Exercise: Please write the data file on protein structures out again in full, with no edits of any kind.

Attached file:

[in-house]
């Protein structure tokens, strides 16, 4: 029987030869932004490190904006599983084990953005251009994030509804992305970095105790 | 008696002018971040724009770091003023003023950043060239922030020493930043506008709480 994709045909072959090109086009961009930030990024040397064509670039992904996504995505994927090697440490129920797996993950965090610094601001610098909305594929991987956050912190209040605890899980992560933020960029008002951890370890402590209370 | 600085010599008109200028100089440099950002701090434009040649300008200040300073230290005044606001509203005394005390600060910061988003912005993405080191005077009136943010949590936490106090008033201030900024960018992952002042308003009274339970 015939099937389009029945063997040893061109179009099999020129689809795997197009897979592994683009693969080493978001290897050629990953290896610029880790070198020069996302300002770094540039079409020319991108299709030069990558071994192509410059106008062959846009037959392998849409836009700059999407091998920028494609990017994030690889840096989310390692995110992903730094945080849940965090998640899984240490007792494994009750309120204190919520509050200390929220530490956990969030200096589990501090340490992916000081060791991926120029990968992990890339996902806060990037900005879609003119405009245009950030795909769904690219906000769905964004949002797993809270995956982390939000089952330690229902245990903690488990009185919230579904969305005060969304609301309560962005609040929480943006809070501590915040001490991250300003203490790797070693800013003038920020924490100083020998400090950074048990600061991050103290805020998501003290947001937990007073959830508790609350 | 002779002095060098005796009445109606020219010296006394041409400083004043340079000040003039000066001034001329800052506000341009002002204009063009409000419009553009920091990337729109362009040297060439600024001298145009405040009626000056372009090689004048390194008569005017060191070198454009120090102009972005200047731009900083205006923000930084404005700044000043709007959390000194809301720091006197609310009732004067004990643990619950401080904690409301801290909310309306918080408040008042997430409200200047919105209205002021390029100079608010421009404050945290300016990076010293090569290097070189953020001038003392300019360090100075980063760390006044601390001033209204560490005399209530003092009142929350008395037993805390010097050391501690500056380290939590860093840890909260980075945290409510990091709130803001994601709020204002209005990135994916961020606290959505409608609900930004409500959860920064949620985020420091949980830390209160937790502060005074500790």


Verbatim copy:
[in-house]
């Protein structure tokens, strides 16, 4: 029987030869932004490190904006599983084990953005251009994030509804992305970095105790 | 008696002018971040724009770091003023003023950043060239922030020493930043506008709480 994709045909072959090109086009961009930030990024040397064509670039992904996504995505994927090697440490129920797996993950965090610094601001610098909305594929991987956050912190209040605890899980992560933020960029008002951890370890402590209370 | 600085010599008109200028100089440099950002701090434009040649300008200040300073230290005044606001509203005394005390600060910061988003912005993405080191005077009136943010949590936490106090008033201030900024960018992952002042308003009274339970 015939099937389009029945063997040893061109179009099999020129689809795997197009897979592994683009693969080493978001290897050629990953290896610029880790070198020069996302300002770094540039079409020319991108299709030069990558071994192509410059106008062959846009037959392998849409836009700059999407091998920028494609990017994030690889840096989310390692995110992903730094945080849940965090998640899984240490007792494994009750309120204190919520509050200390929220530490956990969030200096589990501090340490992916000081060791991926120029990968992990890339996902806060990037900005879609003119405009245009950030795909769904690219906000769905964004949002797993809270995956982390939000089952330690229902245990903690488990009185919230579904969305005060969304609301309560962005609040929480943006809070501590915040001490991250300003203490790797070693800013003038920020924490100083020998400090950074048990600061991050103290805020998501003290947001937990007073959830508790609350 | 002779002095060098005796009445109606020219010296006394041409400083004043340079000040003039000066001034001329800052506000341009002002204009063009409000419009553009920091990337729109362009040297060439600024001298145009405040009626000056372009090689004048390194008569005017060191070198454009120090102009972005200047731009900083205006923000930084404005700044000043709007959390000194809301720091006197609310009732004067004990643990619950401080904690409301801290909310309306918080408040008042997430409200200047919105209205002021390029100079608010421009404050945290300016990076010293090569290097070189953020001038003392300019360090100075980063760390006044601390001033209204560490005399209530003092009142929350008395037993805390010097050391501690500056380290939590860093840890909260980075945290409510990091709130803001994601709020204002209005990135994916961020606290959505409608609900930004409500959860920064949620985020420091949980830390209160937790502060005074500790």